Animals Of The Rainforest Depicted In Laminated Art Glass

These windows are for SALE.

These Stained Glass windows, Yes, I said Stained Glass are done in a new process that started in Germany. It is a lamination process where you apply your Stained Glass to Safety Glass using a two part silicone. The process has allowed me the ability to design my windows without designing them for lead lines or structural bars. The stained glass is hand cut, hand painted, carved, and than applied to the safety glass in several layers to obtain a three dimensional effect. These windows are currently on exhibit at the Delaware Museum of Natural History. I am working on the fourth window, which is of three Monkeys.

The price is OPEN to offers, I do not have an idea on shipping. For sale are All four windows total 11 ft 1" in their existing frames and are 52" in height. The price is for all four windows. I designed the windows to be a group. I can also make you a window for your size and design. The artwork for these four windows is my design, artwork, and fabrication.

CONSTRUCTION OF THE WINDOWS


The windows were constructed using a relatively new lamination process. The material used to laminate is a two part curing silicone and vulcanize by mixing part A and part B. The silicone does not shrink during the vulcanizing process and retains its volume which makes it suitable for the lamination of glass surfaces. The silicone uses a platinum-complex catalyst. This is not your typical silicone. It will not yellow and will maintain crystal clear clarity.

The first step, after the research and artwork have been completed, is to choose the art glass to be used. I try to obtain as much of the detail I am looking for in my art through the use of the actual glass itself. It takes many hours to pick the glass to obtain my desired effect. One example would be the beautiful mouth blown background glass that flows through each window. I used the movement of this glass to resemble mist rising from the Rainforest. After the glass is picked, I then hand cut and fit precisely each piece as in traditional stained glass techniques. For these windows I also hand painted, carved, and used overlays on the glass to obtain much of the detail.

The black areas on the jaguar are done by painting them with vitreous paint and than firing the painted pieces in a kiln at approximately 1300 degrees which bonds the paint to the glass. Than I used silver stain to paint the center of the rosettes of the Jaguar and also other areas for detail and shading of the cat, which is also kiln fired.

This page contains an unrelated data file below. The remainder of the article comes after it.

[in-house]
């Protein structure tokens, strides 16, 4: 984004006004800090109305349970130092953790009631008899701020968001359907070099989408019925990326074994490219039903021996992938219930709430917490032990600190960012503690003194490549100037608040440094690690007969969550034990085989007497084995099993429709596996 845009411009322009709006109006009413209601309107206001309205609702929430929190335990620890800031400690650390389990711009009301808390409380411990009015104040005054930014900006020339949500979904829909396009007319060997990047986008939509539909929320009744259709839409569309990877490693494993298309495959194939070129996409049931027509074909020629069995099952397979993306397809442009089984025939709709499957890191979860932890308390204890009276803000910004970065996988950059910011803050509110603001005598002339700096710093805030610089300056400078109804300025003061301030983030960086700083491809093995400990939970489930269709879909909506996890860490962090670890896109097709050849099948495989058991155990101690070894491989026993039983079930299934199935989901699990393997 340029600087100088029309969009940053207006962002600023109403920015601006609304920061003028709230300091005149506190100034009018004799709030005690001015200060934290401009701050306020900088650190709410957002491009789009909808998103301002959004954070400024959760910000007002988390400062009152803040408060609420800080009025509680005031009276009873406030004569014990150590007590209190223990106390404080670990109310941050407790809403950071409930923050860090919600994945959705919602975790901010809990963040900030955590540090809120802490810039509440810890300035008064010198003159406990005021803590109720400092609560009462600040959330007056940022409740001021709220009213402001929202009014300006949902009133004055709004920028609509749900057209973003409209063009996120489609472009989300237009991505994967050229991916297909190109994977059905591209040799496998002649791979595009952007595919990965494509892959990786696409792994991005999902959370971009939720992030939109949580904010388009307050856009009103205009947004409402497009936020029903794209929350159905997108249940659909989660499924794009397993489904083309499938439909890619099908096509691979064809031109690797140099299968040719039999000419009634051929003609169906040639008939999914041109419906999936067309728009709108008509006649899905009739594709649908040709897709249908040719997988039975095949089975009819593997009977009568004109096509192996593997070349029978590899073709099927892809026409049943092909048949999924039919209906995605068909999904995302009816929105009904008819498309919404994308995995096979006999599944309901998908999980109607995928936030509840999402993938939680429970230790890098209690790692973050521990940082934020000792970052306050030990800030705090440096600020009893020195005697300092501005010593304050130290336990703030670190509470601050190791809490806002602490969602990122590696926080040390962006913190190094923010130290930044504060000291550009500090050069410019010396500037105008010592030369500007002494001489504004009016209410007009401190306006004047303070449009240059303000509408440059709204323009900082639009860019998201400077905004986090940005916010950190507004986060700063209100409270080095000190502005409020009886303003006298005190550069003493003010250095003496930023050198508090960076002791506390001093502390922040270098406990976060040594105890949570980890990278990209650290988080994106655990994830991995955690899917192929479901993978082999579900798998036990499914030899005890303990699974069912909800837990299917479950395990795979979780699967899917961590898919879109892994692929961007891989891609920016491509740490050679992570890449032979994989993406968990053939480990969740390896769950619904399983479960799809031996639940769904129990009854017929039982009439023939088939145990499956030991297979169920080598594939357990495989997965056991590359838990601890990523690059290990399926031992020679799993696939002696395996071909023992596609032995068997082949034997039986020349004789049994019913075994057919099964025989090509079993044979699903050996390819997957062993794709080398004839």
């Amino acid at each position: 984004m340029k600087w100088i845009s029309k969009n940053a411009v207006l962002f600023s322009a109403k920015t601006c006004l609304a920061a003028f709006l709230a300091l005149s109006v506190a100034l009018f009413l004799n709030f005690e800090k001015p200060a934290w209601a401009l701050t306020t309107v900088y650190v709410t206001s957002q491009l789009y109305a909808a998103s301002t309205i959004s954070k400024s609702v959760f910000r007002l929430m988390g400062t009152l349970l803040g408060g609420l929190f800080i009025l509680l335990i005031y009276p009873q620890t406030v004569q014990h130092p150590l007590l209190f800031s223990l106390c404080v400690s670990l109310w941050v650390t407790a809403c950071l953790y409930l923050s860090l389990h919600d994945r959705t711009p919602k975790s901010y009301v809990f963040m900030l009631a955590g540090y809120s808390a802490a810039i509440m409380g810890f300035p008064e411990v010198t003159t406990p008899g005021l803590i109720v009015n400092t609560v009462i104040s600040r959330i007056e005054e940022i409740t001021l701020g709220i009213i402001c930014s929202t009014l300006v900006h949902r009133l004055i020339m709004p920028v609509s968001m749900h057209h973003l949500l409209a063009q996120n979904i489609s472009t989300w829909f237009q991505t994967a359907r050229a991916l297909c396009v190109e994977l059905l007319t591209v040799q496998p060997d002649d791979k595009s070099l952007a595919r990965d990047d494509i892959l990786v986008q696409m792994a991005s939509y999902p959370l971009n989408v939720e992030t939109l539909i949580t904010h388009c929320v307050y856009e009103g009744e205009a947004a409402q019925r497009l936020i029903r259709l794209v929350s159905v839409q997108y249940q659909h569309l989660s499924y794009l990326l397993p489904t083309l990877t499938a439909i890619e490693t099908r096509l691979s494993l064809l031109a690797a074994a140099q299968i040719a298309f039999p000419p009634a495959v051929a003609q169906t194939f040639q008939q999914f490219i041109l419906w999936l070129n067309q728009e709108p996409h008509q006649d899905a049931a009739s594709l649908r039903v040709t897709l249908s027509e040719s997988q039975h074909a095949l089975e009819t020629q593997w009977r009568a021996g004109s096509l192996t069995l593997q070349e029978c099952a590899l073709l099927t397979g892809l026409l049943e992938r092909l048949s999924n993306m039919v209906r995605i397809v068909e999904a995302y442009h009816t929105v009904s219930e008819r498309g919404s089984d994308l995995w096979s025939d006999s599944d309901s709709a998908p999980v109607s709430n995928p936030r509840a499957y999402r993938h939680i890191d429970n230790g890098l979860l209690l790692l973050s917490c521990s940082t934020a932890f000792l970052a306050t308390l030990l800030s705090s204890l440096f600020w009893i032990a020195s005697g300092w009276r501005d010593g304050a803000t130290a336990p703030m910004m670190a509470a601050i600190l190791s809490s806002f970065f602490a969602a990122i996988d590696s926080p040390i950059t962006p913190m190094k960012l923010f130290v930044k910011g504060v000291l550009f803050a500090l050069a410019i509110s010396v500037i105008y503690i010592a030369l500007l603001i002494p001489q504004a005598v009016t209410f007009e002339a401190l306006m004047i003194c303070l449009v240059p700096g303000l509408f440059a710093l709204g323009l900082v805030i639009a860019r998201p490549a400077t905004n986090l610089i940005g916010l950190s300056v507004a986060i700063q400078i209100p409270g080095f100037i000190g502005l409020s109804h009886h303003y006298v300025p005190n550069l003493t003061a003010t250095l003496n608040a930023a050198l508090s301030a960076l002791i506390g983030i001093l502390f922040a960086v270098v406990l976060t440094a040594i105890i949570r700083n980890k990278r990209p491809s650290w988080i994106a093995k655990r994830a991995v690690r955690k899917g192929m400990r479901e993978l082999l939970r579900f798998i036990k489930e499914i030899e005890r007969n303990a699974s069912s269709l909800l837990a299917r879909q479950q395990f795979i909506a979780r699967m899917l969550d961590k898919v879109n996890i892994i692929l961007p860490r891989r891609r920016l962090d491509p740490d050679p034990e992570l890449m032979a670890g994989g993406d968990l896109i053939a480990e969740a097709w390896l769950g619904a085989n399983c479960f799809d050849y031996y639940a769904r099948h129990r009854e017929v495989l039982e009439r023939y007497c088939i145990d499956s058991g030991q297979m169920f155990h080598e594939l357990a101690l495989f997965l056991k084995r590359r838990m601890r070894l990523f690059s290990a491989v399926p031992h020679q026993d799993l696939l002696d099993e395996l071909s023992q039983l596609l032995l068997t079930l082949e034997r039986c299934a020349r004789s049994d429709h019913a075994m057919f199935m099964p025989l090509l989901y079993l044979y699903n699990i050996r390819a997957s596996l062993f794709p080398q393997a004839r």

The next technique I used was carving. For instance, the orchids. I used a mouth blown flashed glass which is blue on clear glass. The blue is carved away to reveal the clear layer underneath. Being that it is carved, it gives the appearance of being white.

To obtain the detail in the vines, I overlaid copper wire which some of I hammered flat to obtain variation of thickness in the vine.

Each window is done individually. Once the window is totally complete I then take the sub straight glass and place it over my working pattern. The entire piece is then primed with a chemical that bonds with the silicone. Any area that I do not want to bond must be masked off.

I chose to do multiple layers, to achieve a dimensional effect in these windows. There is a primary layer, a secondary layer, and in some areas a third layer not including the sub straight layer of glass. For example, the bees and some leaves are a secondary layer. Therefore, the negative space around the secondary pieces had to be carefully masked off to prevent primer from making contact with these areas.

Next is the pour. Part A and B of the silicone have to be mixed for 15 to 20 minutes and than poured onto the surface. Once the silicone has been mixed, I have roughly an hour to assemble the window. I do several dry runs before I actually pour the silicone. The following day I than must remove residual dried silicone with a razor blade. This is a very tedious job. After the window is clean it is finished and ready to be displayed.

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Made in Chadds Ford, PA

By Robert P. Horan Art & Glass

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